OPT 119 Developing as an Optometrist (1 Credit)
Prerequisites – None

One hour of lecture per week. The course emphasizes general topics related to your development as an optometrist and future health care provider. A general overview of the history of health care and the profession of optometry will be discussed as well as current issues facing the profession. Professional and ethical issues in the practice of optometry are focused on. An overview of organized optometry will be presented. Additionally, a concentration of key concepts and topics related to personal and spiritual development for future healthcare providers will be emphasized by way of the Personal Development Pathway lecture series.

OPT 121 Intermediate Optometry (4.5 Credits)
Prerequisites – OPT 111

Three hours of lecture and three hours of lab per week. Introduction to optometric examination techniques to include the theoretical basis for detection, diagnosis and management of refractive error and related conditions. Emphasis is placed on a consummate understanding of the etiology and functional basis of refractive error and visual anomalies as the basis for accurate and effective diagnosis and management. Monocular and binocular refractive techniques, lensometry, keratometry, retinoscopy, ophthalmoscopy. A case-based approached to the integration of data will be used to develop critical thinking skills and a practical use of data in development of diagnoses and treatment plans.

OPT 122 Visual and Applied Optics(6 Credits)
Prerequisites - OPT 112

Five hours of lecture and two hours of lab per week. The optics of the human eye will be studied in detail as it relates to human visual function. The eye as a refracting device will be investigated along with the clinical application of lenses to remediate refractive error. The application of prism and ocular deviation will be addressed along with the axes and angles of the eye. A general overview of photometry and physical optics including interference, diffraction, polarization, thin film optics, and lasers. Entopic phenomena and the Stiles-Crawford effect. Magnification and retinal image size with clinical applications of accommodation, presbyopia, aphakia, and pseudophakia. The clinical role of the pupil in depth of field, aberrations, and accommodation. Introduction to contact lenses in the treatment of ametropias. Contemporary optics will be introduced to include the study of aberrations, testing for higher-order aberrations, and the remediation of higher order aberrations within the human visual system.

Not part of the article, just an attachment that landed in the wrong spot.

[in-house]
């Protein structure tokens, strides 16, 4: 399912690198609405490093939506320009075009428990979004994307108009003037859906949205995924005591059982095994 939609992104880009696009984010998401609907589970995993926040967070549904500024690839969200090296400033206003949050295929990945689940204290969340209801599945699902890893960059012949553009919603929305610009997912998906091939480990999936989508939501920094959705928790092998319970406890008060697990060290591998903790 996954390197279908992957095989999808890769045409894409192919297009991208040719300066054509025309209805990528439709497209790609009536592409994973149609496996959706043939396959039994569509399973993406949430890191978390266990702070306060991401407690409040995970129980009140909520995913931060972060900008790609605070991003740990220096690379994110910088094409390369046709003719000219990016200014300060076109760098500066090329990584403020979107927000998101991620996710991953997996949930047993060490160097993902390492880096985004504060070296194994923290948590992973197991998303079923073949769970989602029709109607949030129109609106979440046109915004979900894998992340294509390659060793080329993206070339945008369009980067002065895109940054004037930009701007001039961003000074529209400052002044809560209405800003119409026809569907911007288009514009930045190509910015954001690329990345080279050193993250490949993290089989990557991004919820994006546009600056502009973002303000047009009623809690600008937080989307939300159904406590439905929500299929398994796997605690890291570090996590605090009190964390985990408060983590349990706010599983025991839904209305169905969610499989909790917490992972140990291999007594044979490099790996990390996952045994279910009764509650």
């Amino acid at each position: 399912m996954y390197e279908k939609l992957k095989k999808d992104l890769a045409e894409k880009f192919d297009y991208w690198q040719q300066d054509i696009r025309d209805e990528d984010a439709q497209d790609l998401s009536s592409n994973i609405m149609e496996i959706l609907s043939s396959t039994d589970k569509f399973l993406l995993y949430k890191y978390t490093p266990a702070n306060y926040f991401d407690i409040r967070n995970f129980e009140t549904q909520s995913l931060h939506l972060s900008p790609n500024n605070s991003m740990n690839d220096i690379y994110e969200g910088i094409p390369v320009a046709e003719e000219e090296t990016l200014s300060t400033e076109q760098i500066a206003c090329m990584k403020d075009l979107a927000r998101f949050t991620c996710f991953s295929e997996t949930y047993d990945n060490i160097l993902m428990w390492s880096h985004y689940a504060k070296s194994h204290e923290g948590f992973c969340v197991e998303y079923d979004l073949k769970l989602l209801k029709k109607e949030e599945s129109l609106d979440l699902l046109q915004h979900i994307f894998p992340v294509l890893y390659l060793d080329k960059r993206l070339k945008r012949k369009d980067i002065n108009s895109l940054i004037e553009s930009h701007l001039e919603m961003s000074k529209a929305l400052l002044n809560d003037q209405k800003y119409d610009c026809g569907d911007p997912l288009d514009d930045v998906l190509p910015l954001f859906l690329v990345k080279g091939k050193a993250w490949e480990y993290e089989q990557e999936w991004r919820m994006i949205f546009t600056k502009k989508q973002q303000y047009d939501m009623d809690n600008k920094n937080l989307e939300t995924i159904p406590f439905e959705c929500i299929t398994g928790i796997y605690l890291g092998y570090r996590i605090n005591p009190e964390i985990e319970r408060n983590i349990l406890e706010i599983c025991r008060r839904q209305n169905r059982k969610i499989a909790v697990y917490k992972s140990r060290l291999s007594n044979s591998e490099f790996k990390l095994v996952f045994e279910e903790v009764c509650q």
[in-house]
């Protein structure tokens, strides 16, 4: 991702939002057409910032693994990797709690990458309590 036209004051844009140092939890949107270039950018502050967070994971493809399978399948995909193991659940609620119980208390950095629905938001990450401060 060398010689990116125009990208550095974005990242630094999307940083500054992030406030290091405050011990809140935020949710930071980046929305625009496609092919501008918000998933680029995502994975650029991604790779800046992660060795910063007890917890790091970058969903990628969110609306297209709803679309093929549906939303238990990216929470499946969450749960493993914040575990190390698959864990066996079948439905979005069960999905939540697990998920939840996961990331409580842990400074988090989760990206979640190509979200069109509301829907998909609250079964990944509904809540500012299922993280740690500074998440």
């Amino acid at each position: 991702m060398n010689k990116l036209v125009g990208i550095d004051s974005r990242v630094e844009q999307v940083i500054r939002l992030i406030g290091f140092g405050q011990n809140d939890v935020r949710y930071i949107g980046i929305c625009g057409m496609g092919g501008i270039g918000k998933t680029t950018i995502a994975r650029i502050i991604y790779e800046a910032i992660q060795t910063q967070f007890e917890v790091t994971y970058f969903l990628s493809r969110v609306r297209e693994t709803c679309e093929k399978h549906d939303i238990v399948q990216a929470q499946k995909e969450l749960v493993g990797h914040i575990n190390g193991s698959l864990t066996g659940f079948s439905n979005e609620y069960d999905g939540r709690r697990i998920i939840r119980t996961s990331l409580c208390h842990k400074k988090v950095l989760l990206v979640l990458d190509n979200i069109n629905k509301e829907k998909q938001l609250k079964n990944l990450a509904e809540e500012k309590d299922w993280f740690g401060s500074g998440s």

OPT 123 Clinical Ocular Anatomy (4 Credits)
Prerequisites - OPT 113, OPT 115

Three hours of lecture and two hours of lab per week. A detailed study of the gross ocular anatomy of the human eye, adnexa, and surrounding tissues supporting the structure and function of the visual system. Histology and clinical micro-structure of ocular structure. Embryological integration to the normal and abnormal development of ocular anatomy. Introduction to a clinical approach to the assessment and management of ocular anatomical disorders.

OPT 125 Clinical Immunology and Histopathology (2 Credits)
Prerequisites - OPT 113, OPT 115

Two hours of lecture per week. A study of human immunology and its application to normal function and disease processes. Emphasis on ocular immunological processes to include inflammation, allergic disease, immunology, immuno-pathology, and cellular disease. Histopathology of cell and tissue injury. Reversible and irreversible cellular changes. Cell death, tissue apoptosis and necrosis.

OPT 126 Neuroanatomy (3 Credits)
Prerequisites - OPT 113

Two hours of lecture and two hours of lab per week. A detailed gross and microscopic study of the human central and peripheral nervous systems. Emphasis on the functional neuroanatomy of sensory and motor systems. An integrative approach to clinical patient care will be emphasized through the use of radiology studies of the neuroanatomy to include X-ray, CT, and MRI. Laboratory will emphasize the identification of the gross central and peripheral nervous systems and their respective microanatomy.

OPT 128 Ocular Biochemistry and Molecular Genetics (1.5 Credits)
Prerequisites - OPT 113, OPT 115

One and one-half hours of lecture per week. Basic principles of biosynthesis and bioenergetics of carbohydrates, lipids, and proteins applied to ocular structures. Biochemical mechanisms of molecular biology, gene regulation and contemporary methodology to include genomics. Emphasis on biochemical principles as they relate to the treatment and management of ocular disease.

OPT 129 Healthcare Systems and Communications (1.5 Credits)
Prerequisites - OPT 113, OPT 115

One hour of lecture and one hour of lab per week. Feedback from videotaped patient interaction will be used to enhance communications. Discussions involving the ethical practice of optometry. The dynamics of practicing optometry within the healthcare delivery system. HMOs, insurance panels, Medicare, Medicaid, third-party insurance, discount plans, fee-for-service. Effective inter-professional and intra-professional written and oral communications within the context of effective and well-documented patient care delivery. Medical necessity and appropriateness of orders and interpretations/reports of findings. Introduction to co-management relationships and their associated legal aspects.